Outsider Science is a New Kind of Folk Art
The purpose of physics is to tell us the story about our world and where we as human beings fit in a wider cosmological scheme. That is why outsider physics, like folk art, works as good imaginative brain teasing.
Margaret Wertheim is a science writer with degrees in physics and mathematics. She has written for the New York Times, the Los Angeles Times, and the Guardian, and is the author of Pythagoras' Trousers, a history of physics and religion, The Pearly Gates of Cyberspace, and most recently, Physics on the Fringe. In her pioneering work in new methods of science communication, she founded the nonprofit Institute For Figuring, through which she organized the Hyperbolic Crochet Coral Reef, a touring exhibition at the intersection of science and art. The IFF's Hyperbolic Crochet Coral Reef project is perhaps the biggest art/science community project in the world. More than 5000 people from New York and London, to Riga and Cape Town, have actively contributed pieces to Crochet Reef exhibitions. As of mid-2011, more than 3 million people had seen these shows.
Outsider science is the scientific parallel of what is often called folk art, or outsider art. It’s an interesting thing that folk art has now become very popular and there are whole magazines devoted to it and galleries and collectors, but in the early 20th century it was very controversial.
One of the first people to write about it was Jean Dubuffet, the French artist who coined the term 'Art Brut.' Dubuffet tried to think through how could we take seriously the productions of outsider artists, many of whom were operating at the time in lunatic asylums. They weren’t going to be hung in the salons of Paris. They hadn’t studied at the academies, yet they were producing works of amazing aesthetic beauty and power. So Dubuffet began to try to think through how we could understand this.
It obviously has to be understood in different terms than the works that hang in the salons, but still it’s powerful. It’s moving. I feel the same way about this outsider physics. It’s not going to be taught at Harvard and Princeton. It shouldn’t be judged in terms of the Nobel Prize-winning terms, but I think it’s aesthetically and intellectually amazing. I also think it’s inspiring what a lot of these people do.
So how can we judge it? How can we value it? That’s really what I was trying to think through in my book, Physics on the Fringe. How do we, as it were, admire and value what I do think is a form of folk science? And one of the things that I say in my book that I think is quite controversial is that one of the functions of science and particularly of theoretical physics is actually to offer a story about the world. Physics does give us microchips and lasers and men on the moon and all that’s wonderful. All that instrumental stuff is great, but there has always been another function of theoretical physics, which is to tell us the story about our world and where we as human beings fit in a wider cosmological scheme.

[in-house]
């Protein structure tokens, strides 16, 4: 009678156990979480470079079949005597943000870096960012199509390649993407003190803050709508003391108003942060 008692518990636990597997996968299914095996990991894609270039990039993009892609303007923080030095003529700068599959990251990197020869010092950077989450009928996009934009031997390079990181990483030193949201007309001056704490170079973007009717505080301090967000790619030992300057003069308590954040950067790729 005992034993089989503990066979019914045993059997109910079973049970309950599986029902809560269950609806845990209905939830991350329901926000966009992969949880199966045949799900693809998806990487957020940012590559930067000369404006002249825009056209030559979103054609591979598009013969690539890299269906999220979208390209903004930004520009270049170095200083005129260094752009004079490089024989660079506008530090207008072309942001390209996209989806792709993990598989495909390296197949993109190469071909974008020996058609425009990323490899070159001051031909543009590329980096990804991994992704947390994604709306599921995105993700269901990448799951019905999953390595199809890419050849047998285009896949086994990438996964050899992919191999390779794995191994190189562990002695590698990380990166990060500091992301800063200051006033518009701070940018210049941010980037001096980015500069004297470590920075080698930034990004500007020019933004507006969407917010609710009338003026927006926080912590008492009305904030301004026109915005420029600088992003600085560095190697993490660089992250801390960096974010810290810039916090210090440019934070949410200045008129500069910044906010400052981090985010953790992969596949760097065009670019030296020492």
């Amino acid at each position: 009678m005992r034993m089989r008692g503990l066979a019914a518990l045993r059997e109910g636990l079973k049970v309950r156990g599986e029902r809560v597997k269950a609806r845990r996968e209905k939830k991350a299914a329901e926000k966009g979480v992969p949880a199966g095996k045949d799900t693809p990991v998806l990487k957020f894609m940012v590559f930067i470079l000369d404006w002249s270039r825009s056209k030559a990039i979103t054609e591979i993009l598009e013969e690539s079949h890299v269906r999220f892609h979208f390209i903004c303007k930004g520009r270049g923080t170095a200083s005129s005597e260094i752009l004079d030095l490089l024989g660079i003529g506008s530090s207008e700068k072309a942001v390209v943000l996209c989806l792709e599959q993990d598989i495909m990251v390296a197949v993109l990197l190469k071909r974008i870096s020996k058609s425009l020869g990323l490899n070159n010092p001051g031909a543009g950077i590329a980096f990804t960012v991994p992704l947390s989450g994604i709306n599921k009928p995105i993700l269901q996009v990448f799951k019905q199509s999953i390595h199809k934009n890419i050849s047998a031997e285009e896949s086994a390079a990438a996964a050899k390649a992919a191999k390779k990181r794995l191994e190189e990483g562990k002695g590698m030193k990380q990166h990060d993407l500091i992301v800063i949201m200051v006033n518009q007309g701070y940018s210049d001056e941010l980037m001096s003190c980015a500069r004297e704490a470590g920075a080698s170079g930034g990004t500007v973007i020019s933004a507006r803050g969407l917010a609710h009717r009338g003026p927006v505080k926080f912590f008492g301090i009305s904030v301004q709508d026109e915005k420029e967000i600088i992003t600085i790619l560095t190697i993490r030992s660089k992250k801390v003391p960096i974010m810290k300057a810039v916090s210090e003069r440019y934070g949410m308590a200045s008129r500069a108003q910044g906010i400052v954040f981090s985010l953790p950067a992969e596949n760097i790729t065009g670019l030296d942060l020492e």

I think what these outsiders are doing is giving us often crazy, bizarre, but amazing stories about the way the world could be. And there is a sense in which I think theoretical physics, particularly in our time with string theory and hyperspace theories and parallel universe conceptions, has become a kind of imaginative, speculative form of storytelling and this is the way I think we can appreciate these people.
They too are doing a kind of imaginative, speculative storytelling. If I pick up a copy of New Science magazine, almost every week New Science is promoting a new theory of reality. They can’t all be right because we can’t have a new theory of reality every week. But I just love reading this stuff. It’s literally science fiction. And those of us who love science ought to fess up to the fact that what we love about this is it’s good imaginative brain teasing. And on that level we can enjoy what these people do. What we do with their claim to truth is another story.
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